Interior minister

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An interior minister (sometimes called a minister of internal affairs or minister of home affairs) is a cabinet official position that is responsible for internal affairs, such as public security, civil registration and identification, emergency management, supervision of regional and local governments, conduct of elections, public administration and immigration (including passport issuance) matters. This position is head of a department that is often called an interior ministry, a ministry of internal affairs or a ministry of home affairs. In some jurisdictions, there is no department called an "interior ministry", but the relevant responsibilities are allocated to other departments.

Remit and role edit

In some countries, the public security portfolio belongs to a separate ministry (under a title like "ministry of public order" or "ministry of security"), with the interior ministry being limited to control over local governments, public administration, elections and similar matters. Notable examples include Greece (Ministry of Citizen Protection) and Israel (Ministry of Public Security). In some jurisdictions, matters relating to the maintenance of law and order and the administration of justice are the responsibility of a separate justice ministry.

In countries with a federal constitution, interior ministers will often be found at both the federal and sub-national levels. Similarly, autonomous entities and dependent territories may also have interior ministers.

By country edit

In the United Kingdom, the position of Secretary of State for the Home Department, normally referred to as the "Home Secretary", was created in the British governmental reorganisation of 1782.[1]

The United States Department of the Interior has responsibilities different from similarly named departments elsewhere, primarily the management and conservation of natural resources, and programs and policies dealing with indigenous peoples. The functions that fall under what most other countries call an "interior ministry" come under other government departments—mostly the Department of Homeland Security (established in 2002 with functions such as immigration management, public safety and disaster relief), with some others falling under the Department of Justice (with functions such as handling the national police and the management of prisons) and individual state governments (e.g. election management).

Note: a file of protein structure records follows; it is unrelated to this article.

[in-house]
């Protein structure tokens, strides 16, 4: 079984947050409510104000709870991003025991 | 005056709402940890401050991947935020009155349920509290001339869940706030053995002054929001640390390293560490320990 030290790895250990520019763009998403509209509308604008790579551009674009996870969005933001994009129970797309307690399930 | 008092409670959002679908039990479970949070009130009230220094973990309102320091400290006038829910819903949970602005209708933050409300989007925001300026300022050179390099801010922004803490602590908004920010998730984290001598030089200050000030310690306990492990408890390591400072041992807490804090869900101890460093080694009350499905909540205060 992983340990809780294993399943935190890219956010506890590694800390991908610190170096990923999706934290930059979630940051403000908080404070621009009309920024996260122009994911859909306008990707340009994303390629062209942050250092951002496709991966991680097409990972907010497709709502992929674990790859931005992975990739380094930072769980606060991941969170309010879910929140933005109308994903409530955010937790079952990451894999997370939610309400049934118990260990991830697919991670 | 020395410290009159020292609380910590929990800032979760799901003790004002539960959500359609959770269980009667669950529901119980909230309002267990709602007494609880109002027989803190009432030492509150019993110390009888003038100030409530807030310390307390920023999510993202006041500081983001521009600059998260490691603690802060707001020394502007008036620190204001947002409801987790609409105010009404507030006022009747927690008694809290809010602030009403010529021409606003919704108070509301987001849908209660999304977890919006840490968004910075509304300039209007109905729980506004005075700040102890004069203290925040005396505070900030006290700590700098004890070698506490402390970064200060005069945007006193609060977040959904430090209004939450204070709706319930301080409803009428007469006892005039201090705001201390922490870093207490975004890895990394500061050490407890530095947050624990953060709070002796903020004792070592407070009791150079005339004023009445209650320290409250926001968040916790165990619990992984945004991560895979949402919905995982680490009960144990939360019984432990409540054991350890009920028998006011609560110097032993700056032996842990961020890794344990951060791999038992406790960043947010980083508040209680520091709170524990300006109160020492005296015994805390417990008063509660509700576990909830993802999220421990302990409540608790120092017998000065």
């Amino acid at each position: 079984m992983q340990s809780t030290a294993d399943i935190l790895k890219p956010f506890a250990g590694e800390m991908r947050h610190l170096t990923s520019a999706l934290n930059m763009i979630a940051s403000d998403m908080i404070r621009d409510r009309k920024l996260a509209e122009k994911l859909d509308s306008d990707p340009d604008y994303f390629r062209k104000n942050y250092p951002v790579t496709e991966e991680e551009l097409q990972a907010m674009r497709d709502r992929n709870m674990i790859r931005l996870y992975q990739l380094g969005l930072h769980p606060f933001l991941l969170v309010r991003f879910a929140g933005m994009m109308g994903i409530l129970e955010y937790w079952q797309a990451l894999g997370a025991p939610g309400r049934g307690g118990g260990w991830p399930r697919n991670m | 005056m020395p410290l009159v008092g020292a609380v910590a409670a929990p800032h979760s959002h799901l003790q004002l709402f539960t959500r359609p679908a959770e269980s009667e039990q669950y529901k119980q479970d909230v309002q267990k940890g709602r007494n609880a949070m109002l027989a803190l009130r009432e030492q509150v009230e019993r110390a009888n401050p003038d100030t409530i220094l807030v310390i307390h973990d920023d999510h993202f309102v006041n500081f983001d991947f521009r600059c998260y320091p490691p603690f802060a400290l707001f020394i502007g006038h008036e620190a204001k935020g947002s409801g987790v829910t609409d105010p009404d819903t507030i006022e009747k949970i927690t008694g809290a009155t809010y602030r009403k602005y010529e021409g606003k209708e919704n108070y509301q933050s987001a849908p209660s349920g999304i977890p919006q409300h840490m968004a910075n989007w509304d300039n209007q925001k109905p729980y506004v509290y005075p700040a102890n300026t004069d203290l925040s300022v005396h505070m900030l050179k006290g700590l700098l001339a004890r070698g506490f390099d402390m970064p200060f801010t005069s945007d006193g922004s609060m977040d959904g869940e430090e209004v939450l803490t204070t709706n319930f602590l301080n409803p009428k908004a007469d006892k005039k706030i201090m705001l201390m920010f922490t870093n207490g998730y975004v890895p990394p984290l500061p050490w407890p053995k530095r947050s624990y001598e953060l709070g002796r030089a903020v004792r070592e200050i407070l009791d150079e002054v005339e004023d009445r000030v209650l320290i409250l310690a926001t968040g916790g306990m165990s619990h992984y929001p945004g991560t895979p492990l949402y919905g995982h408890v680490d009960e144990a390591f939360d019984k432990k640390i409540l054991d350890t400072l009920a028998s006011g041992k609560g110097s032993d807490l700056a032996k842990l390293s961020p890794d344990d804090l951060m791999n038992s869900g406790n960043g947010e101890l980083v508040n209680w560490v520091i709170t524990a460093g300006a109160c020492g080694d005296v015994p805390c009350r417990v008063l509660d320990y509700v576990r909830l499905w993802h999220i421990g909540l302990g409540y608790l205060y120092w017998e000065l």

In Canada, the post of Minister of the Interior existed from 1873 to 1936, replacing the previous role of the Secretary of State for the Provinces; it included functions similar to the US Department of the Interior. After 1936 the post was abolished, its responsibilities being transferred to other departments.

In Hong Kong, the Secretary for Home Affairs is responsible for matters relating to communities, culture, sports and local governance. Policing and related matters are the responsibilities of the Secretary for Security.

The Ministry of Home Affairs in India (MHA) is responsible for internal security and demographics, promoting the official languages.[2] It carries out specialized functions through its departments, namely the Department of Border Management, the Department of Internal Security, the Department of Jammu & Kashmir Affairs, the Department of Home, the Department of Official Language and the Department of States. As such it heads such functions as the internal intelligence, and police and Civil Services of India, also handling protocol, freedom-fighter pensions and manning of the courts.[3]

In Japan, law enforcement is decentralised with the National Public Safety Commission coordinating between the National Police Agency and the government through its chairman, who is a cabinet member. National security and immigration matters fall under the Ministry of Justice, whilst the Ministry of Internal Affairs and Communications handles the administrative system, local government, elections, telecommunication and post matters.

In Vietnam, the Ministry of Public Security is responsible for policing, national security, and immigration matters.

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References edit

  1. ^ Sainty, J. C. (1973). "Introduction". Office-Holders in Modern Britain: Volume 2 - Officials of the Secretaries of State 1660-1782. University of London. pp. 1–21 – via British History Online. At the Restoration [in 1660] the practice of appointing two Secretaries of State, which was well established before the Civil War, was resumed. Apart from the modifications which were made necessary by the occasional existence of a third secretaryship, the organisation of the secretariat underwent no fundamental change from that time until the reforms of 1782 which resulted in the emergence of the Home and Foreign departments.
  2. ^ MHA, India. "Ministry of Home Affairs, India". Union Government of India. Govt of India, National Informatics Centre. Archived from the original on 19 October 2017. Retrieved 31 March 2014.
  3. ^ MHA, Govt of India. "Pink Book" (PDF). Retrieved 24 June 2014.